I really like all these definitions of ‘enlightenment’ and since I posed that question, I have had an experience that might demonstrate the meaning.

    My aim in life is to undo all the conditioning I have received from parents, teachers, religion and society at large. I tend to do this naturally through dream work. I have recently broken a 20 year recurring dream through which I now see a shadow part of me that I was projecting on to my spouse. This discovery made me feel literally ‘light’ as if a huge bag of stones had been taken off my back. I am not claiming now to be enlightened, but I am certainly ‘lightened’ in spirit. “Becoming who we are” is then something I can really relate to, because I am in the process of throwing out who I am not, and so dicovering the ‘real Me’.

    I wish I could do it with as much abandon as stated in above comments. I’m one of those who feels the need to be always doing something, and cannot ‘waste’ a minute…..another form of conditioning I need to free myself from.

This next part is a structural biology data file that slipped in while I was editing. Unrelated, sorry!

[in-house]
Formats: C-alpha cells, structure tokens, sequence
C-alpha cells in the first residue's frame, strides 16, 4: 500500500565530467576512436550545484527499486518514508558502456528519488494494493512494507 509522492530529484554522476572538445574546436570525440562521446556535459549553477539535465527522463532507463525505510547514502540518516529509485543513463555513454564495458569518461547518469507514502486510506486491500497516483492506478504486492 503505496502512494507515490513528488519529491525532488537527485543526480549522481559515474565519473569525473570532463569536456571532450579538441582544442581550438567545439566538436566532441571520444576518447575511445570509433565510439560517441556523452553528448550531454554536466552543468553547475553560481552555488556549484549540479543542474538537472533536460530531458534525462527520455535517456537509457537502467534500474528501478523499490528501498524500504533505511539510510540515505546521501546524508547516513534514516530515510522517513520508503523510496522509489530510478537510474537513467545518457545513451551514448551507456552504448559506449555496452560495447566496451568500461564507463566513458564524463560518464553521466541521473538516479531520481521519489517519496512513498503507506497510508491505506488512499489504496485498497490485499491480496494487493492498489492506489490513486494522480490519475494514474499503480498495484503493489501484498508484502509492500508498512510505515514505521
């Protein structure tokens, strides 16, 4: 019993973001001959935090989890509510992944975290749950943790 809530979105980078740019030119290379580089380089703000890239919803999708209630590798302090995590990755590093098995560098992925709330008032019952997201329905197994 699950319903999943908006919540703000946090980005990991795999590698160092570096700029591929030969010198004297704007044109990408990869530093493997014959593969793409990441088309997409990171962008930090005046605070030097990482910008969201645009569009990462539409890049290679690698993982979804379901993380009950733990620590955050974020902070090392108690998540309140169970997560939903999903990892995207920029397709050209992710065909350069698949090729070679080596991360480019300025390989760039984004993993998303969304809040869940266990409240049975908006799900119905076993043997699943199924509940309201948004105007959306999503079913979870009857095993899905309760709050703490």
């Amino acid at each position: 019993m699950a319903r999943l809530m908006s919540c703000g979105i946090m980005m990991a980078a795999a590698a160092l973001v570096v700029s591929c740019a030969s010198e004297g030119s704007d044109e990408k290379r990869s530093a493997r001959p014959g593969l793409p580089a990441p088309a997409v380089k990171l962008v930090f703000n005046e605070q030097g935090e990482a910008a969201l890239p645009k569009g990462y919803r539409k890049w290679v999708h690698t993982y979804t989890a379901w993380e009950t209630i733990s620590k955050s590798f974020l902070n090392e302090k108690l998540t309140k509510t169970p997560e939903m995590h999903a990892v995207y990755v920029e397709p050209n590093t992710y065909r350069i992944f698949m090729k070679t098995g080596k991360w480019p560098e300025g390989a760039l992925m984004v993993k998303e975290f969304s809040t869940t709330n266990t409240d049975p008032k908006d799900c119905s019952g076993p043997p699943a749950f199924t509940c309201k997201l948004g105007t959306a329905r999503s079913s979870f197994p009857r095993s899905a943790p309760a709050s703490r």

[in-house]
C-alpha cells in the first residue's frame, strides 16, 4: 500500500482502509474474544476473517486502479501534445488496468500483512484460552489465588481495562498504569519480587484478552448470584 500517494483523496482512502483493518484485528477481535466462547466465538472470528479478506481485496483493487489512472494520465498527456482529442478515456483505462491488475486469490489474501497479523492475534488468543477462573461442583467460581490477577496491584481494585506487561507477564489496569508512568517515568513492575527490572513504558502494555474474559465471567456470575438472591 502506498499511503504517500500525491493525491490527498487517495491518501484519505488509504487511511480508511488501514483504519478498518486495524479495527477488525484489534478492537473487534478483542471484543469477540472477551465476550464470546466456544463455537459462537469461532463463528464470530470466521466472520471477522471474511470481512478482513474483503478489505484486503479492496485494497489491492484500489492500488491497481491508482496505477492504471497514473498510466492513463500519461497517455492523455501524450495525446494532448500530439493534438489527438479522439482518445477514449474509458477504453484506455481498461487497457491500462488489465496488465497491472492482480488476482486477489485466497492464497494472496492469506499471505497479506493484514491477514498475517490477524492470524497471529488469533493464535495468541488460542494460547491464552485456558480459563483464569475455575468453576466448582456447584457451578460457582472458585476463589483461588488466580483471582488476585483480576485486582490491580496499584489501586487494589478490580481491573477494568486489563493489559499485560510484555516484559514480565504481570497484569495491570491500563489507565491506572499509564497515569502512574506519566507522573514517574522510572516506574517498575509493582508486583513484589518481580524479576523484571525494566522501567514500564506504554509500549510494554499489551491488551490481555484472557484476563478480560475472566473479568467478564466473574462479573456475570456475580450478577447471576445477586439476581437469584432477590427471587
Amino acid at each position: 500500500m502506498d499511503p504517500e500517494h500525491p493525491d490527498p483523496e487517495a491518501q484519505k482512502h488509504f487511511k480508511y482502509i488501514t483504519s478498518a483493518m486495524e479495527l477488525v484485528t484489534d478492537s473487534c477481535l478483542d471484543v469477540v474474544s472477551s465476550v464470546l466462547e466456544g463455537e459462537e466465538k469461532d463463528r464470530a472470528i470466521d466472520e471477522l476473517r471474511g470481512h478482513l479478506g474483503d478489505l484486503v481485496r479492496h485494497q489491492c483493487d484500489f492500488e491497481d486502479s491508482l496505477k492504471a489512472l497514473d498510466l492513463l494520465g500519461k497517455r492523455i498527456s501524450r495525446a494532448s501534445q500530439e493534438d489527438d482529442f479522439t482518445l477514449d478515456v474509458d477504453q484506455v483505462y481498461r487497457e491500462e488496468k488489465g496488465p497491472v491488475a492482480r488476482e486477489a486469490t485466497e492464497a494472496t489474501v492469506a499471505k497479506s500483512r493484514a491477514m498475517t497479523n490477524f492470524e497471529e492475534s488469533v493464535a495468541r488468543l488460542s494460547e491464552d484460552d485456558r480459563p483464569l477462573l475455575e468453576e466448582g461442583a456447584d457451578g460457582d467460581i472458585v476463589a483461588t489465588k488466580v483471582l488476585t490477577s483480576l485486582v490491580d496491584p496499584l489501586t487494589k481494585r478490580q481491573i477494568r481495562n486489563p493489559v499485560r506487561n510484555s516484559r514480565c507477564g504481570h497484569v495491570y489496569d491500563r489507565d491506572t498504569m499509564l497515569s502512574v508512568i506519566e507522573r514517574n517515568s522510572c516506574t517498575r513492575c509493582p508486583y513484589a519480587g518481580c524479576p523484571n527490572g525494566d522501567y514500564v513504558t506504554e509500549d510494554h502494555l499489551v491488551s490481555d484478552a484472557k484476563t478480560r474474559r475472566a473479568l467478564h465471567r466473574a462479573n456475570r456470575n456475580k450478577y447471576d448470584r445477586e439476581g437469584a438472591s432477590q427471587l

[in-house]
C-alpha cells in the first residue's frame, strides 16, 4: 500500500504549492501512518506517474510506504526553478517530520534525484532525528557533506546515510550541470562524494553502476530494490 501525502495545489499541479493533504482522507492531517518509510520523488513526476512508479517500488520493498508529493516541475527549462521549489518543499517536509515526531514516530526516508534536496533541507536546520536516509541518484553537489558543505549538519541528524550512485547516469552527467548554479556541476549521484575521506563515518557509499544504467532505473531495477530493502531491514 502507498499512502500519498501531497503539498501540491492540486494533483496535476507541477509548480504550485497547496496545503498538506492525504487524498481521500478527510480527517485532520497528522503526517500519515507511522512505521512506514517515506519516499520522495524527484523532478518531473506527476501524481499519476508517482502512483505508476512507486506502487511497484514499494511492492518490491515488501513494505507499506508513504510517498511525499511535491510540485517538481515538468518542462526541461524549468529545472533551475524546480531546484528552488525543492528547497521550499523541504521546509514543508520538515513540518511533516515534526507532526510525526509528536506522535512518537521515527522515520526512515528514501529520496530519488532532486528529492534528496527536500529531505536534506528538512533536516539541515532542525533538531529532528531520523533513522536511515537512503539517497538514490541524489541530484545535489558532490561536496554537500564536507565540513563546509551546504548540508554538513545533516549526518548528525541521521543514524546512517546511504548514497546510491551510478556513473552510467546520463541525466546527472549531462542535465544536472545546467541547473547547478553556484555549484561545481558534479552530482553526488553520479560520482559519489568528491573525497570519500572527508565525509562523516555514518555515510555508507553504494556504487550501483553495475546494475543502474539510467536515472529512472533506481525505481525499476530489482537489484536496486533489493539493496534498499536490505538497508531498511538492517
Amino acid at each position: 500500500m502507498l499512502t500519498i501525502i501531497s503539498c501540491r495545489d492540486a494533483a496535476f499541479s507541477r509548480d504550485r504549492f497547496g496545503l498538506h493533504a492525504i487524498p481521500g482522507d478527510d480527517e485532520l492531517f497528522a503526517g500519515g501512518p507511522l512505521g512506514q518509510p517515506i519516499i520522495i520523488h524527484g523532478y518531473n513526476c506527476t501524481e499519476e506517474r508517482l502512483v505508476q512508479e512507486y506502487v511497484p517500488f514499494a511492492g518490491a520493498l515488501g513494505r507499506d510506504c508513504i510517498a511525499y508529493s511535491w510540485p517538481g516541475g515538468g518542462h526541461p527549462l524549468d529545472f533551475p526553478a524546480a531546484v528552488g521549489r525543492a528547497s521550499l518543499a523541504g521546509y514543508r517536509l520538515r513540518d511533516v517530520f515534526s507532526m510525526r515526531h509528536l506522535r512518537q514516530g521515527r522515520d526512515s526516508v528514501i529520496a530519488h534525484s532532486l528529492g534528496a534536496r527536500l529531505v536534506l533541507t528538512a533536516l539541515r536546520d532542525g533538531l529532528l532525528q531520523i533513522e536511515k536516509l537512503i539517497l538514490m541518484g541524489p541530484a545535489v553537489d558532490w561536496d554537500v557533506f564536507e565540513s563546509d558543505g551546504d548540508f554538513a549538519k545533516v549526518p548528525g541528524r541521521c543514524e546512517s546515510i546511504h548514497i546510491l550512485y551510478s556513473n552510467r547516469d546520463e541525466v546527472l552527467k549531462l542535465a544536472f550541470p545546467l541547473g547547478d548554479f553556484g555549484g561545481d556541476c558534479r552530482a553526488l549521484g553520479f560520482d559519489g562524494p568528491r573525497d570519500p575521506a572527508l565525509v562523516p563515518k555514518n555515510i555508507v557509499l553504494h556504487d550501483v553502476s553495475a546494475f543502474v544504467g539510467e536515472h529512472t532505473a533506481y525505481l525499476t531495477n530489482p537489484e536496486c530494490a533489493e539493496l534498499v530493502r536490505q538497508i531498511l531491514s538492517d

Great stuff!

    Mary

    • tremor February 1, 2008 at 11:01 am - Reply

      Impatience is great, isn’t it? There’s a certain irony to the thought that you can miss out and “waste” minutes. It creates waste and not being present, which is a missing out in itself.

      Thank you Mary! It’s so much nicer writing to you having met you once over a year ago!

  10. CG Walters February 18, 2008 at 3:55 am - Reply

    …an excellent answer, Tremor!
    “There is thus no true need to transform negative emotions or thoughts, because you are All That Is, which includes them.”
    thank you.
    Many blessings to you and all you hold dear,
    CG

  11. CG Walters February 18, 2008 at 3:55 am - Reply

    …an excellent answer, Tremor!
    “There is thus no true need to transform negative emotions or thoughts, because you are All That Is, which includes them.”
    thank you.
    Many blessings to you and all you hold dear,
    CG

  12. Kato Kaizen April 28, 2008 at 6:43 pm - Reply

    Thank you, thank you! Very wise and inspiring. I am happy you introduced me to your work!

    Kato